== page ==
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When to give your houseplants the boot outside

When is it time to take the houseplants outside? It’s not about the calendar. It’s about the weather, especially nighttime outdoor temperatures.

Most houseplants are comfortable when night temperatures remain above 55 degrees. Many survive lower temperatures, but some plants do not. Each genus has its own limits of tolerance.

Timing is also about you – how warm you keep the house and when you turn the furnace off for the season. To avoid “plant shock” – a series of plant responses to radical changes in their environment – it’s best to move plants when inside and outside temperatures aren’t much different.

If you keep your rooms cool and turned off the furnace in April, the plants won’t be surprised by the trip outside in May. But if you’ve kept the place at 70 degrees, then you’d best wait awhile until the outside and inside highs and lows have become similar.

The timing is also set by the plants. Some yell at you: “Get me out of here, now!” Some of mine have simply had enough dry heat, even though I try to add humidity in winter.

In late winter it’s typical for many plants to develop problems such as mealy bugs or scale, or the leaves begin to yellow or drop. That’s basically because stressed plants – needing more light and humidity – are vulnerable to pests and diseases.

People ask where the scale insects come from late in the season. The answers are: I don’t know; the eggs were just there waiting; it’s a miracle.

Healthy plants slough off the problems and exhausted plants get sick. It will all be better outside!

Making the move

Our last average frost date for a couple of decades has been about May 20, obviously a variable. Frost would kill many tender plants and damage others.

But I’ve watched the weather predictions and see that most nights will remain in the 50s. It’s time for me to move most plants out, and I will prepare to throw sheets over them if I see a frost or even a 45 degree night coming.

You might consider two stages for the moving project and keep very tender plants inside until June – especially if you won’t have time to pay attention to nighttime temperature predictions.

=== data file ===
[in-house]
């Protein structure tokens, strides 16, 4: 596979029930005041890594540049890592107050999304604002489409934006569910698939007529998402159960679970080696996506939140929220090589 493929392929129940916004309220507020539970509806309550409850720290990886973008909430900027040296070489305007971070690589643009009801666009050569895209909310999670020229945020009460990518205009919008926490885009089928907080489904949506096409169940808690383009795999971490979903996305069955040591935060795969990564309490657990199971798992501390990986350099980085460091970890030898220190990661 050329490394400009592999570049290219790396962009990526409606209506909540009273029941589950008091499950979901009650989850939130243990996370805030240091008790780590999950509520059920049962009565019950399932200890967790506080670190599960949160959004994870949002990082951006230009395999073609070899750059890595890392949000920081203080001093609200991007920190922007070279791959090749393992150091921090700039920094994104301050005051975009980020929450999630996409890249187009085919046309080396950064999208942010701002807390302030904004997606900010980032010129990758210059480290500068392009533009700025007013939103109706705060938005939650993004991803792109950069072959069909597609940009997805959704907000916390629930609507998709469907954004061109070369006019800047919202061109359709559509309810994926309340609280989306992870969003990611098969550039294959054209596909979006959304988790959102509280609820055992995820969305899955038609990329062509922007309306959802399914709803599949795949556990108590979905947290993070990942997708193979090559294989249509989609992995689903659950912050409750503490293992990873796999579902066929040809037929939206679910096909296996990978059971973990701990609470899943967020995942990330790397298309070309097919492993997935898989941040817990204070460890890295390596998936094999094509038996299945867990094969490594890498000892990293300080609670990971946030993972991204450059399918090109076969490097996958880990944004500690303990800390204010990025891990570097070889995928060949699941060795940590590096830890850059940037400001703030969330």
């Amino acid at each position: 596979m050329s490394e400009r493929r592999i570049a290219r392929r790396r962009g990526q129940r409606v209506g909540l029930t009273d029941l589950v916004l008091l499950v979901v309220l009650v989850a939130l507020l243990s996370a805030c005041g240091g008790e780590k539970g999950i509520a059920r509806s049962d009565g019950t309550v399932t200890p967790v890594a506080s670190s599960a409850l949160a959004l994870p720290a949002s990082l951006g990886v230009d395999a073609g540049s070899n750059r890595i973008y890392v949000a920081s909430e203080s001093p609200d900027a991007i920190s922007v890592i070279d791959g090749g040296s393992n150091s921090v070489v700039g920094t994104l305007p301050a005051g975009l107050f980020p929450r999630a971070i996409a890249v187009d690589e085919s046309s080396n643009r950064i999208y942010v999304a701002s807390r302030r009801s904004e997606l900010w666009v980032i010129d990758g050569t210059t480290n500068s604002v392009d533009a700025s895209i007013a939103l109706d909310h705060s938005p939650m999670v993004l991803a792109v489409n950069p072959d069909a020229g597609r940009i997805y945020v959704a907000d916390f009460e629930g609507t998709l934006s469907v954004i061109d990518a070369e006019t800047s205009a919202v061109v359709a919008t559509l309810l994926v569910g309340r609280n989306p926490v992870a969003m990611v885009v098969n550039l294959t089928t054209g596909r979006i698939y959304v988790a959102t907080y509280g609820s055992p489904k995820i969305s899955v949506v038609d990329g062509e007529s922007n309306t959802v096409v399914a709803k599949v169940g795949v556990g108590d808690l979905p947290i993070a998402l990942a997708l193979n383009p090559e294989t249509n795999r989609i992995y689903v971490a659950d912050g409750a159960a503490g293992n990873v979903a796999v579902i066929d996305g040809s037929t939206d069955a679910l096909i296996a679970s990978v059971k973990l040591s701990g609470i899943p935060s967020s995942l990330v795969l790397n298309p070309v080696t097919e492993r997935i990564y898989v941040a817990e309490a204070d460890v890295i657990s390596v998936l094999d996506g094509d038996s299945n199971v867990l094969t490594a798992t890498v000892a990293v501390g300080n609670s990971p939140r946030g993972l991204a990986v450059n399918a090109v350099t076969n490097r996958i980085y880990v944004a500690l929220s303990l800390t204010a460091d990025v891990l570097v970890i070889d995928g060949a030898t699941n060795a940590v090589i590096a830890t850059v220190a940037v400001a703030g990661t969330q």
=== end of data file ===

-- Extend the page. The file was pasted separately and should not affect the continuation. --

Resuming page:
Damaged by temperatures lower than 45 or 50 degrees: African violet and many other gesneriads; Anthurium; basil; begonias (most species); Caladium (keep above 60 degrees); coleus; Gardenia; impatiens; Maranta (Prayer plant); Sansevieria (Snake plant); Florist Gloxinia (Sinningia); palms (most houseplant types), and rosemary.

Placement outside also requires a two-stage or gradual approach. The brightest window or artificial light setup inside is usually the equivalent of shade outside. And radical change is always unacceptable. Therefore do not move any plants – even “full sun” plants – straight into positions in full sun. Maybe they’ll be ready later in June but they will get sunburned, literally, until their tissues adapt to the new environment.

Typical late-spring rainy weather also poses risk for plants that get root-rot from excess water. If you put begonias or jade plants and other succulents outside, be prepared to put them under cover during rain storms. Even during the growing season many plants must dry out between soakings.

Triage time

Houseplant moving days are also the right time to make decisions about their health and whether they need potting up or not.

Occasionally a plant is so stressed by indoor winter conditions that it’s not worth saving. Most minor pest problems are solved simply by getting the plants outside into better light and humidity, and many beneficial insects will quickly take care of pest insects (or the latter will just fly off into the big wide world).

My clivia (that needs a cooler winter rest period than it had) developed mealy bugs to my amazement, and I will wipe them off. But I see some scale on a 5-foot Dracaena and the kumquat tree, and I expect natural forces to solve that. It’s happened before.

Now it’s time to review the entire plant collection. I received some new plants for trialing from Proven Winners, and they are also ready to be grouped and planted in mixed containers. Why shouldn’t the old scented geranium spend summer with the new Cuphea (Firecracker) ‘Vermillionaire’ and a baby green-and-white striped spider plant?

Why not put a couple of the new trailing Evolvulus hybrids ‘Blue My Mind’ in the lime green pot with a precious gold hosta? This creative mixing and matching is a joy.

Planting and replanting

1. Have bags of fresh potting mix standing by – bought from local garden centers.

2. Fill a pail or tub with air-temperature water to soak extremely dry root balls.

3. Fill another tub with soapy water to wash used pots.

4. Gather all the containers and pots you have for possible filling.

5. Clean up or keep isolated any plants that have pests or possible diseases. They can wait to make new friends another time.

6. Cut back and groom plants with overgrown or straggly shoots. Some plants need dividing but remember that many (clivia) flower best when crowded.

7. Group or plant individuals in new housing with new soil mix. General rule: Put individual plants in pots about one pot-size up; never put a little plant in a huge pot.

8. Unless your container mix includes fertilizer, add houseplant fertilizer to all the plants that lived through the winter indoors. Follow instructions and apply slightly less – never more – than instructed.

9. Water well and plan for a new outside watering routine. It’s often helpful to group plants together according to heavy or light watering needs.

For plant lovers this isn’t a duty. It’s playing with plants and we waited all winter!

Sally Cunningham is a garden writer, lecturer and consultant.

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